Schroeder Center Reviews Health Data for the Historic Triangle

The Schroeder Center for Health Policy is pleased to share a recent report prepared by Jennifer M. Mellor, Elizabeth Vestal, and Carrie Dolan, entitled, “Health Outcomes and Health Determinants in the Historic Triangle,” that presents information on the current health of the Historic Triangle. The report interprets existing health data for the City of Williamsburg, James City County, and York County (defined as the Historic Triangle community) from the County Health Rankings Report, the Virginia Atlas of Health, and data from various other organizations such as Virginia Health Information, the Centers for Disease Control and Prevention, and the Virginia Department of Health.

There are dozens of health measures available in existing publications that are often not accompanied by a narrative or explanation. The main goal of this report is to enhance the abilities of policymakers and other essential community stakeholders to use quantitative data from the Historic Triangle region to make decisions about policies, programs, and practices that affect the community's health. This report is a useful tool for policymakers and other community stakeholders because it assembles, reviews, and interprets key measures of health and health determinants for the three Historic Triangle localities.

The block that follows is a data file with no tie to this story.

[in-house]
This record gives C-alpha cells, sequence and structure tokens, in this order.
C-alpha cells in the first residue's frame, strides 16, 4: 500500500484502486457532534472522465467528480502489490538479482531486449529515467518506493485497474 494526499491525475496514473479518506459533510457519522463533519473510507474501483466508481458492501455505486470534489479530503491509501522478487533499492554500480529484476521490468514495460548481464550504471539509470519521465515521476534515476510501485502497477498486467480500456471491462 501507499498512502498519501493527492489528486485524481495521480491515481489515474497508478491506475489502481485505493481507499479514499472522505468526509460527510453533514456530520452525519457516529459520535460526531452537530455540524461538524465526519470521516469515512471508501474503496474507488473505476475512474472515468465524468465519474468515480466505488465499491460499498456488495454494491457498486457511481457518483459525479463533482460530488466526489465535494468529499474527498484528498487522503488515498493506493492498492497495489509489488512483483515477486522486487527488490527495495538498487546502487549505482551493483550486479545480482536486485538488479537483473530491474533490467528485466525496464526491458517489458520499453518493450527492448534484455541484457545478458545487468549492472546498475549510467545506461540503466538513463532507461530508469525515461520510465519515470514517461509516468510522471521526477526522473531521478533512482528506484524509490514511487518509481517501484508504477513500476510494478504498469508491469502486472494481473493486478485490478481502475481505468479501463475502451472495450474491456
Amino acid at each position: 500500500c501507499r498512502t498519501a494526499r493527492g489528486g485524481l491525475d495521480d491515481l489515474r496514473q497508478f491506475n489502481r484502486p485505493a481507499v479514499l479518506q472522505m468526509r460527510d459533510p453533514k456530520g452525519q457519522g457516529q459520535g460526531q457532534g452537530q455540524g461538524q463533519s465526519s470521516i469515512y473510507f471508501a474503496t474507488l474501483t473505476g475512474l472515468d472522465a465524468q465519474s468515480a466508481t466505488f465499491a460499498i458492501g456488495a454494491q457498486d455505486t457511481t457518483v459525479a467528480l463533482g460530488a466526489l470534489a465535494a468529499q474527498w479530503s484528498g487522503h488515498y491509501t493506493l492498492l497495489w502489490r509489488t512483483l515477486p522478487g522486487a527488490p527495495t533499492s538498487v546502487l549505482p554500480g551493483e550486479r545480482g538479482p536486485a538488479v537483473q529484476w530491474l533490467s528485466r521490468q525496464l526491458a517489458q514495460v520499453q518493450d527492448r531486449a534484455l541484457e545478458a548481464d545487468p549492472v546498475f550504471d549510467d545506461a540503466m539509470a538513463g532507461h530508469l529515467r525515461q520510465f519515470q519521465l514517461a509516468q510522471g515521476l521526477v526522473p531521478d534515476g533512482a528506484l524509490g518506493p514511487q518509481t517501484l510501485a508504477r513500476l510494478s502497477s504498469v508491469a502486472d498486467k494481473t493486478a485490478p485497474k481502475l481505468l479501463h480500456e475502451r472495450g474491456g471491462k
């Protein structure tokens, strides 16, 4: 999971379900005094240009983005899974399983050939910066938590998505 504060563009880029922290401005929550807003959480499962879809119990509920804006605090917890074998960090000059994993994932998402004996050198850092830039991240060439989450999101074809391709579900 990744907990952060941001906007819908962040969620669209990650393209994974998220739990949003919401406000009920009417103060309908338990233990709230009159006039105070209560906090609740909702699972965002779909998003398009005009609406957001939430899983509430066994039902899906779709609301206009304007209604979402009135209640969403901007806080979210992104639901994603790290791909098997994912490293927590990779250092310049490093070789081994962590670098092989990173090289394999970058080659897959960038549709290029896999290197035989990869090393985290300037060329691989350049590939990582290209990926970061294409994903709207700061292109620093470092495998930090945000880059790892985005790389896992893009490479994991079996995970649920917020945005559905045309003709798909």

This report includes a narrative that seeks to: 1) compare the health of the populations of Williamsburg, James City County, and York County to the health of the Virginia population as a whole, 2) compare the health of the populations of the three individual localities in the Historic Triangle to one another, 3) look for trends in population health over time, and 4) identify health issues where additional measures may be useful and where additional steps may be valuable for the community.

In addition to this report, the Schroeder Center has prepared two research briefs to supplement the full report. “Measuring the Health of the Historic Triangle” summarizes key findings on what available data can tell us about the health of the Historic Triangle and “A Guide to Community Health Data in Virginia” details the types of available community health data and provides an explanation of what users should know about using community health data.   

This research was conducted as part of a generous grant from the Williamsburg Community Health Foundation.